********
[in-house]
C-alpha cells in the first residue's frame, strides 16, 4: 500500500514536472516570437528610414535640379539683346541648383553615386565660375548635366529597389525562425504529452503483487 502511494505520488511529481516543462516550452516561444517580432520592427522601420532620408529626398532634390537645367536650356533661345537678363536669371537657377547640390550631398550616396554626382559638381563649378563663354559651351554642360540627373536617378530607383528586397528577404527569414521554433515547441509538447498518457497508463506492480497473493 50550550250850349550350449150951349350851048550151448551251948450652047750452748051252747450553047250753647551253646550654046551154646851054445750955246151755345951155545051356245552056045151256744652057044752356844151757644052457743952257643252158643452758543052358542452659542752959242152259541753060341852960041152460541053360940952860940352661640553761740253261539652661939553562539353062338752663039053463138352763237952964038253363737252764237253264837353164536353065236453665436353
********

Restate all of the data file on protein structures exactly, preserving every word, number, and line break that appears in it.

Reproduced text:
[in-house]
C-alpha cells in the first residue's frame, strides 16, 4: 500500500514536472516570437528610414535640379539683346541648383553615386565660375548635366529597389525562425504529452503483487 502511494505520488511529481516543462516550452516561444517580432520592427522601420532620408529626398532634390537645367536650356533661345537678363536669371537657377547640390550631398550616396554626382559638381563649378563663354559651351554642360540627373536617378530607383528586397528577404527569414521554433515547441509538447498518457497508463506492480497473493 50550550250850349550350449150951349350851048550151448551251948450652047750452748051252747450553047250753647551253646550654046551154646851054445750955246151755345951155545051356245552056045151256744652057044752356844151757644052457743952257643252158643452758543052358542452659542752959242152259541753060341852960041152460541053360940952860940352661640553761740253261539652661939553562539353062338752663039053463138352763237952964038253363737252764237253264837353164536353065236453665436353